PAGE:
It’s still early yet, but the Class of 2008 will be graduating sooner than you think. Here are some trends of note to help you on your path toward this year’s crop of new job candidates:
— Engineering services and accounting firms are among the employers showing the most interest in this year’s new college graduates, according to the Winter 2008 issue of Salary Survey. Other hot spots include consulting, financial services, retail, and petroleum products companies. Here’s a glimpse at the average starting salary offered by most employers:
- Engineering Services: $56,114
- Accounting Services: $49,085
- Consulting Services: $55,262
- Financial Services: $47,881
- Retail/Wholesale Trade: $39,586
- Petroleum & Coal Products: $59,227
— Speaking of petroleum careers, Oil & Gas Journal reports that encouraging new entrants to pursue petroleum careers is tougher in the West, compared with Africa and Asia, where the energy industry has a more acceptable public image and people compete for jobs in the industry. In particular, India and China produce thousands of graduates for the petroleum sector. The journal notes that global graduate supply is barely meeting the industry’s needs: between 2006 and 2010, the net supply of geologists and geophysicists entering the E&P industry is expected to be 60% and for petroleum engineers, 80%.
— The economy is not deterring employers from college recruiting plans, according to global outplacement consultancy Challenger, Gray & Christmas. In fact, Challenger says interviews with several college career counselors suggest that college graduates will actually benefit from the downturn. Only 12% of companies have downgraded their college recruiting strategies and expect to hire fewer graduates than originally planned. And less than 3% of employers have cancelled campus recruiting visits or plans to attend job fairs. What about hiring trends? Challenger notes that 46% of companies plan to hire the same number of graduates as a year ago; 22% plan to hire more graduates; and 33% plan to hire fewer. (Challenger says companies hiring fewer new grads were already planning to trim hiring due to weakening corporate situations over the past year.)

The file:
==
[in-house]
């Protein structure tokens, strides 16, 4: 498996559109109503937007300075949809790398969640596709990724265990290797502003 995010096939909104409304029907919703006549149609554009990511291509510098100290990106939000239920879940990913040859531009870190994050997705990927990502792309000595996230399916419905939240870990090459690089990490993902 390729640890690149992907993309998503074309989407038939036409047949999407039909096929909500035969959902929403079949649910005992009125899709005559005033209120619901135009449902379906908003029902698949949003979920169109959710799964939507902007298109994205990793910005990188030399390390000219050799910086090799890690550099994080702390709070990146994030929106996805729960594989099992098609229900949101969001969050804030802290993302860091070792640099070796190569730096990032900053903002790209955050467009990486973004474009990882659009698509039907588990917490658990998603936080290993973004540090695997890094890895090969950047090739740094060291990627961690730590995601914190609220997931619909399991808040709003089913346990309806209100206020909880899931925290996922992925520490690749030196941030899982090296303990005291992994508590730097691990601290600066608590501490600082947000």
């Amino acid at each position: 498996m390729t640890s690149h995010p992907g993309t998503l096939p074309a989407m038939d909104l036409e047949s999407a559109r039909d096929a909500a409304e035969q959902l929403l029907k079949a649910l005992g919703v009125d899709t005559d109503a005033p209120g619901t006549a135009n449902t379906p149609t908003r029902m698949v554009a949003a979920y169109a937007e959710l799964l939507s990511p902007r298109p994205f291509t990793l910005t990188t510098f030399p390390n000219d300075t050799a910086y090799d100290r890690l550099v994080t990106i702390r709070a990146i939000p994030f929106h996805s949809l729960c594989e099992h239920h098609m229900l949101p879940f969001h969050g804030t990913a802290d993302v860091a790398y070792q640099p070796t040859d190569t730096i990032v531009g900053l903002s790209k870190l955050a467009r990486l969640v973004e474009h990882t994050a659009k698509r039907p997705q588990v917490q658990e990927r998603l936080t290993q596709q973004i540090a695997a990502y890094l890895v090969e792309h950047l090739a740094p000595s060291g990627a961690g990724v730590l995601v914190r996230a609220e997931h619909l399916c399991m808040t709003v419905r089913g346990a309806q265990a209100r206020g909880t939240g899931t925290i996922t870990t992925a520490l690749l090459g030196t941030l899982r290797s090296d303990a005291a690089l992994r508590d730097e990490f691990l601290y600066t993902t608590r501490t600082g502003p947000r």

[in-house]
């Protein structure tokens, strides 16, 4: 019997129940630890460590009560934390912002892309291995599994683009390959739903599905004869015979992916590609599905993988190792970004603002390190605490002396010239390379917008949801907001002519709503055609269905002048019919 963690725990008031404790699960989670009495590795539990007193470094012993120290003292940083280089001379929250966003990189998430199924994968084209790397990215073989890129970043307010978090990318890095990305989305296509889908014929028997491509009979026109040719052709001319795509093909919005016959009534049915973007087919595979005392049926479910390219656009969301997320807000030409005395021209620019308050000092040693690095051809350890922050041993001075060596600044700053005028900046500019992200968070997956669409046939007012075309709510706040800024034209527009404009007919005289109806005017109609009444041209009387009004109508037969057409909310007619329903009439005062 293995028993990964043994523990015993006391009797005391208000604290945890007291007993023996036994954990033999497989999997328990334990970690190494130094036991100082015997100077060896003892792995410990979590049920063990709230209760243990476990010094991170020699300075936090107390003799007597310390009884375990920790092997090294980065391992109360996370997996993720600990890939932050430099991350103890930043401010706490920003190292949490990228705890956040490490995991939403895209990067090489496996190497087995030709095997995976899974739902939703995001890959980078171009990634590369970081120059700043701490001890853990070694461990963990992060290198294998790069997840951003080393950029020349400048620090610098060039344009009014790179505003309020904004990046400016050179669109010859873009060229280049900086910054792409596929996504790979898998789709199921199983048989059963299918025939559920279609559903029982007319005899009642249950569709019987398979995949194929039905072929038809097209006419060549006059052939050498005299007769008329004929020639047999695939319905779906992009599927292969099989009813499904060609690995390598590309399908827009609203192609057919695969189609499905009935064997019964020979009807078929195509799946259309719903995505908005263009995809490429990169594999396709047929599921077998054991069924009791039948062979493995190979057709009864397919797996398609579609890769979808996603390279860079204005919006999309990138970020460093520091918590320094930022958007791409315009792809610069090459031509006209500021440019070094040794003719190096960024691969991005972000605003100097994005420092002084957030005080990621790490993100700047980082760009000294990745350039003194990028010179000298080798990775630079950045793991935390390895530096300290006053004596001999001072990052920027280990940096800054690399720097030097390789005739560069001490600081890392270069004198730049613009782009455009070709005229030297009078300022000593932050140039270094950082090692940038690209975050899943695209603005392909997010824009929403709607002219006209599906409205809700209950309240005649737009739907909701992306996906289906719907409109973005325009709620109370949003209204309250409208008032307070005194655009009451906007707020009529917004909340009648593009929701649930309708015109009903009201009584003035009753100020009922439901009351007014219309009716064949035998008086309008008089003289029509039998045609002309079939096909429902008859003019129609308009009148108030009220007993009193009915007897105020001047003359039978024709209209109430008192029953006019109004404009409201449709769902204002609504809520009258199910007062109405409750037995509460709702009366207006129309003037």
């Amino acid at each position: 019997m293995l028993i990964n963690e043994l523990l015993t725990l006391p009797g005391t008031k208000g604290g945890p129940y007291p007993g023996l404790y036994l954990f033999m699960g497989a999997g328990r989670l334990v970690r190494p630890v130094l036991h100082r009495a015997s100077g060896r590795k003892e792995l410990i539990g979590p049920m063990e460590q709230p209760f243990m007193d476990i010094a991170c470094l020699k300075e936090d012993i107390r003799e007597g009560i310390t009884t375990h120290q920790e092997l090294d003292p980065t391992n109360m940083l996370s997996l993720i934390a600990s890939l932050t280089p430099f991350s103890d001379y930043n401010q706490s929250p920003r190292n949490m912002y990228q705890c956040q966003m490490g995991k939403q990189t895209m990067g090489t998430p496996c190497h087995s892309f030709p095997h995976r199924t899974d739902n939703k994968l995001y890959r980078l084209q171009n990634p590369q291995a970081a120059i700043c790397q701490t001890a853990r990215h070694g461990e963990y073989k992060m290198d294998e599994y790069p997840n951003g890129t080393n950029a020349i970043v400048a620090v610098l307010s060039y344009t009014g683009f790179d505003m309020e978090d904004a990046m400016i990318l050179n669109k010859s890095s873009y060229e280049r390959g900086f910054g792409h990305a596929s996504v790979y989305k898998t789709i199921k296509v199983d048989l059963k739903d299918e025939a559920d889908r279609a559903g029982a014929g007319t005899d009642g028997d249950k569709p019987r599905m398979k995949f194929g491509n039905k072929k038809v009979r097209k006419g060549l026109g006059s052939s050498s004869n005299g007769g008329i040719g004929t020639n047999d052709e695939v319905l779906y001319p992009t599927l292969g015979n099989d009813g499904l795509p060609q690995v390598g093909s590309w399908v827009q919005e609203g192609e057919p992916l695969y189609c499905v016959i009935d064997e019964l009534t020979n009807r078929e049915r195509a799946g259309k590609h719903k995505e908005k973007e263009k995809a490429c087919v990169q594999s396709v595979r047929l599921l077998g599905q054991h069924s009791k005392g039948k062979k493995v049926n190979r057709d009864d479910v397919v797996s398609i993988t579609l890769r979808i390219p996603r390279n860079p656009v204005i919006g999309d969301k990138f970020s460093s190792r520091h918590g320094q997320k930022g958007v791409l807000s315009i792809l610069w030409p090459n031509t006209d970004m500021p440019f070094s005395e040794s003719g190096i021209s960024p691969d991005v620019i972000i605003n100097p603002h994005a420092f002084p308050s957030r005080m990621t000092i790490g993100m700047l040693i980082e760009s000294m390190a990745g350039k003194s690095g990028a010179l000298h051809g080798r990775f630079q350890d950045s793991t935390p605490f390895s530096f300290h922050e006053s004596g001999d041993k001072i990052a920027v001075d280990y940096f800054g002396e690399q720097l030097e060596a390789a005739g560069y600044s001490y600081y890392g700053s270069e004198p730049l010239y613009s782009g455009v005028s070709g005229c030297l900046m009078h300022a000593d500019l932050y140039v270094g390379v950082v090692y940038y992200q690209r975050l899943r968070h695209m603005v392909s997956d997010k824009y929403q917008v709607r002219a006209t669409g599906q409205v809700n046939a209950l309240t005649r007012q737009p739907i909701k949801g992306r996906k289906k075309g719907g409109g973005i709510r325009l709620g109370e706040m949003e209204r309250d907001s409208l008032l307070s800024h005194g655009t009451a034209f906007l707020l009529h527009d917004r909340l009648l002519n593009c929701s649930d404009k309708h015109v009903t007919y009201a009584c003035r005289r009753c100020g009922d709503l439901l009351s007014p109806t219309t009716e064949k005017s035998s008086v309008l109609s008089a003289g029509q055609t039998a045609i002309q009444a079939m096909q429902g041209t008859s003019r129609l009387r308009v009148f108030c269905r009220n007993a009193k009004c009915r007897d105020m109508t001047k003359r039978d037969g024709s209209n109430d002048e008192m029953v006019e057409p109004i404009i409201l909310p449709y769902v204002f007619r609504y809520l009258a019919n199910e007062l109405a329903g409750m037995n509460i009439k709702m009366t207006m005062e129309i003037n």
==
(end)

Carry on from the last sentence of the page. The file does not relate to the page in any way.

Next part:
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— Did you know that nearly 30% of all college candidates attend schools with a population of fewer than 5,000 students? To help companies tap into the candidates at these schools, Honor Roll Online has consolidated the student population of the top small colleges, universities, and scholarship foundations in the United States. They say these efforts can help companies create and execute successful, cost-effective recruiting campaigns.
— Tom Halasz, the associate director of the Career Resource Center at the University of Florida, says current attrition levels suggest that college recruiting will remain strong as companies seek to replace employees leaving for other job opportunities, retirement, or to raise a family. Halasz says he sees a slowdown in construction and financial opportunities; instead of receiving eight to 10 job offers, seniors in the construction management program are receiving three to four offers.